Lorraine and Rachelle arranged to have the procedure done by this doctor because they trusted him. He was known to be one of the best interventional cardiologists on the west coast. Rachelle specifically informed the hospital via email and phone call that they did not want anyone else to touch the tools, or perform the procedure – no trainees or students. She was reassured by the clinic staff that only the doctor would be the main operator and they rescheduled for the following week.
During the procedure, Rachelle and other family members sat nervously in the waiting area. She looked up and noticed their doctor out in the lobby, speaking with other patients’ families. She and her family thought that was strange and wondered if her mother’s procedure was over, but he didn’t come over to tell her how it went. They waited and worried.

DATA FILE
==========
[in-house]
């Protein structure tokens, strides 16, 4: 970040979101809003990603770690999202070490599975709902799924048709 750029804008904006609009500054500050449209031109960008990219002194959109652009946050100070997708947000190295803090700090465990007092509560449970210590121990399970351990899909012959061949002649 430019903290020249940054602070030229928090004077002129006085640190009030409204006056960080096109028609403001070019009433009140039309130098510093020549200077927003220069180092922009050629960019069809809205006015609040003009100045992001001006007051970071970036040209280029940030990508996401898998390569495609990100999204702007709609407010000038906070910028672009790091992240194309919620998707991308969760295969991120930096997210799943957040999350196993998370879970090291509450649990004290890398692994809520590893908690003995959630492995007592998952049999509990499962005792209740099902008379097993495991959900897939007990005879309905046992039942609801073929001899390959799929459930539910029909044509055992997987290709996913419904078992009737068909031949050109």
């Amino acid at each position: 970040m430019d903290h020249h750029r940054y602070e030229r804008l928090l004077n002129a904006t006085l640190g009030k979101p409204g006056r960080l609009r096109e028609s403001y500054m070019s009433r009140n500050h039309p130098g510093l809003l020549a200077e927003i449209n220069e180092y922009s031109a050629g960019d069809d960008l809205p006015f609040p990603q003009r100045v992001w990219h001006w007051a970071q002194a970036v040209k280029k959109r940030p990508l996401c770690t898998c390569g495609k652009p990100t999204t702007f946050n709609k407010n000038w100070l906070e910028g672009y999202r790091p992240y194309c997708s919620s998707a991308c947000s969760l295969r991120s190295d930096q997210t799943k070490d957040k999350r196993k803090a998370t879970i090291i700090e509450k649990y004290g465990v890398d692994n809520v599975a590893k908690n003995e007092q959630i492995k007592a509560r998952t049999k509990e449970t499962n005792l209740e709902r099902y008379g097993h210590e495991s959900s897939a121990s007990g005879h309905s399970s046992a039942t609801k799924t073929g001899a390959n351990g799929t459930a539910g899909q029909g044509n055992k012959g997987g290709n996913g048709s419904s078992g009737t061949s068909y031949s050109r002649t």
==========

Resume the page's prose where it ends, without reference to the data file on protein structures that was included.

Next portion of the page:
After a much longer wait than anticipated, a different doctor approached her and exclaimed “I fixed the leak!” Confused, Rachelle asked what he was talking about, but her questions were brushed off. Then he said her mother was in the ICU.
That evening during rounds in the ICU, Rachelle asked the surgeon point-blank, “Did you perforate her artery?” He responded that he had. “It happens all the time,” he said. He attempted to reassure her that perforation was “very common.” But Rachelle knew from her research that this wasn’t true.